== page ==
firing V.A. Secretary Eric Shinseki — at least not yet.
"If these allegations prove to be true, it is dishonorable, it is disgraceful, and I will not tolerate it, period," the President said in his first public comments in weeks on the issue.
The number of VA facilities under investigation has now expanded to 26. Last week, the inspector general told a Senate committee that 10 facilities were being investigated.
The heat is starting to come down on the president, and no one has been more outspoken than recently elected Pinellas County GOP Congressman David Jolly, who campaigned in part by boasting about how he would take care of veterans. He blasted Obama today, saying it was shocking how little he has done about the issue.
"The President announced absolutely nothing — no institutional changes, no administrative changes, no personnel changes, no type of independent investigation. He basically said 'I'll let my own administration that got us into this trying to figure how to get us out of it,'" he told CL from his D.C. office this afternoon. Jolly says that he was expecting to hear some administrative changes to allow veterans to go outside the VA system to get timely care, but "there was absolutely nothing in the president's comments today, and I think it reflects a complete failure of leadership on this issue."
The VA has acknowledged 23 deaths nationwide due to excessive waits by veterans for care, and the VA inspector general launched an independent investigation of the problems at the facility in Phoenix.
Representative Kevin McCarthy of California, the House Republican whip, said in a statement. “If the president truly did not know about these scandals and mistakes, we should doubt his ability to properly manage the leviathan government that he helped create.”
Jolly was just as tough.
"It goes to the arrogance with which he flaunts any type of oversight," he said.
Also today, Tampa area Democratic Representative Kathy Castor sent a letter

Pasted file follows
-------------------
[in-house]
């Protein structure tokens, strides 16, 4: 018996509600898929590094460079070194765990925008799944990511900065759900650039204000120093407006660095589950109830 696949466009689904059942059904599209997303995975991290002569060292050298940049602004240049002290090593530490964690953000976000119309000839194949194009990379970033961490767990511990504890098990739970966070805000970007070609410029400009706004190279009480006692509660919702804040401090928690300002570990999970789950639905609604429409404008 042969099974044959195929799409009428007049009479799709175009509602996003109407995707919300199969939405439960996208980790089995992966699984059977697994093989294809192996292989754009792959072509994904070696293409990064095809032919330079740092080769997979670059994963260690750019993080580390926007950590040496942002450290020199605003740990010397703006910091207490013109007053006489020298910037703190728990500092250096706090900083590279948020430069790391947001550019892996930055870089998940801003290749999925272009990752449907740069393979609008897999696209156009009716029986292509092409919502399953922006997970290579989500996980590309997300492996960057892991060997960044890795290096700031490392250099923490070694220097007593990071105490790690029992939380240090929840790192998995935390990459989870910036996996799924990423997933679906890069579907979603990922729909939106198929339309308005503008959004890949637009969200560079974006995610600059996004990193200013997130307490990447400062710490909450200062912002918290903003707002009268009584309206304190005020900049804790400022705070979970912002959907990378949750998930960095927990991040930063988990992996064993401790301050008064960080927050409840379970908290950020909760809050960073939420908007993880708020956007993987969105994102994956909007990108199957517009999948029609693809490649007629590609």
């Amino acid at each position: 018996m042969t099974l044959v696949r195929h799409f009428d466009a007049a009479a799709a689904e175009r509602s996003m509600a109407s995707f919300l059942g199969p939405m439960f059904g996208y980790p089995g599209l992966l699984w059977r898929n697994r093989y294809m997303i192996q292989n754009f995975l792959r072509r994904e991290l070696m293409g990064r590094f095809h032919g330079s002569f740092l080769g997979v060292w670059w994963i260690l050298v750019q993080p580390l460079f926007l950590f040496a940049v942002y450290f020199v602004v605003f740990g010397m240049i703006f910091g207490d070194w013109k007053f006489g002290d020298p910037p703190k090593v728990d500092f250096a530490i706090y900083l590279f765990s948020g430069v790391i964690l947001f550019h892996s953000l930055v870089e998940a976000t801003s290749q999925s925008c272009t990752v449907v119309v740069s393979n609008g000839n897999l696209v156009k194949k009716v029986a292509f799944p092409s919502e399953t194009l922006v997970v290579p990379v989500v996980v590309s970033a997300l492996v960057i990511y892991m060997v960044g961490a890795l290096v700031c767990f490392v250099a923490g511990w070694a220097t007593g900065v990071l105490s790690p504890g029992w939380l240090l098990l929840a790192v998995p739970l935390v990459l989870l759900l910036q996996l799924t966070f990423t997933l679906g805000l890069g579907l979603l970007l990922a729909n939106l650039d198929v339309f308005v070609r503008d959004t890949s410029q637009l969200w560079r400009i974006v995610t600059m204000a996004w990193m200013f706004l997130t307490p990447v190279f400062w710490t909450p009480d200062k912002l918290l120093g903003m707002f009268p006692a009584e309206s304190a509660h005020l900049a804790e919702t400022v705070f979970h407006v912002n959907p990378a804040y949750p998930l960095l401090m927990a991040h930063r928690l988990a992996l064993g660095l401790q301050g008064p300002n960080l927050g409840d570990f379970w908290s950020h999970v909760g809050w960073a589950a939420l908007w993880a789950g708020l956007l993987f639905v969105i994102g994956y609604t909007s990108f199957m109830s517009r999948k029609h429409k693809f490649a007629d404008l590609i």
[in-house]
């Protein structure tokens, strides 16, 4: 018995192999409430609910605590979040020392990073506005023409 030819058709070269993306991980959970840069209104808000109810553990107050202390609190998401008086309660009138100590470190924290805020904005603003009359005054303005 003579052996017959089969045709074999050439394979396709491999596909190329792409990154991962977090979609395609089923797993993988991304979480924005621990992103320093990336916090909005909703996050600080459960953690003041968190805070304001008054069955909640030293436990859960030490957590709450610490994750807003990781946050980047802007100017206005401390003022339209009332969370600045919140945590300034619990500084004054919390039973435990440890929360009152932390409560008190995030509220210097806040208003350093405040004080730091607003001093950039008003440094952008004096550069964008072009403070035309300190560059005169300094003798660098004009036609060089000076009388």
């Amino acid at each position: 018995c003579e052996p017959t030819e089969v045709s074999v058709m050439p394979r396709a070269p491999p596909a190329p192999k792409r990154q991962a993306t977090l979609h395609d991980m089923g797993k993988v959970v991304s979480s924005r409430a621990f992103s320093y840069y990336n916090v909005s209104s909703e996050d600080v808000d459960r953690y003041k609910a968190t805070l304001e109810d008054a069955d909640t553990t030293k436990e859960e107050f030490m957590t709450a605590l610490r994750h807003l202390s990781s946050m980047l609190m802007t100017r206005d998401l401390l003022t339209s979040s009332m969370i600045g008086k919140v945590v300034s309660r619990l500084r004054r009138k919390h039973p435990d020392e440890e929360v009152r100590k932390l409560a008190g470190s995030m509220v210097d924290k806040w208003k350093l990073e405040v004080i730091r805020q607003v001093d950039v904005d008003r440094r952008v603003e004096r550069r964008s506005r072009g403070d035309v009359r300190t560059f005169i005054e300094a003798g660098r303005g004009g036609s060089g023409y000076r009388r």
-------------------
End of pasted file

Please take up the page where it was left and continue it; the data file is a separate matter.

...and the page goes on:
to Secretary Shinseki regarding a recent site visit by the VA's Assistant Inspector General for Audits and Evaluations at the St. Petersburg VA Regional Office.
"The visit identified official military personnel files (OMPFs) and service treatment records (STRs) that were shifted around in a way that impeded or delayed decisions on veterans' disability claims — this is inexcusable," Castor writes. "It should not have taken an interim audit to resolve these two issues."
This afternoon the House was scheduled to vote on a bill sponsored by Florida Republican Jeff Miller that would make it easier for the secretary of Veterans Affairs to fire or demote senior executives. Jolly said the fact that Congress has to attempt to pass such legislation is indicative of the systemic issues that have been with the VA for years, preceding Obama's election in 2008.
During his speech this morning, Obama talked about how he campaigned on trying to fix the VA back in '08. Jolly called those remarks "fairly audacious," because the president had done nothing to improve the delivery of healthcare at the VA. And he said that it will definitely be an issue come November.
"Because it will represent one of the greatest failures of this administration, and the fact that he doesn't realize that ... should be concerning to every American."
President Obama finally addressed the growing crisis within the Veterans Affairs today, saying he has ordered his top deputies to complete their review of the long wait times and alleged false record-keeping at VA medical centers in several states, including Florida. But he is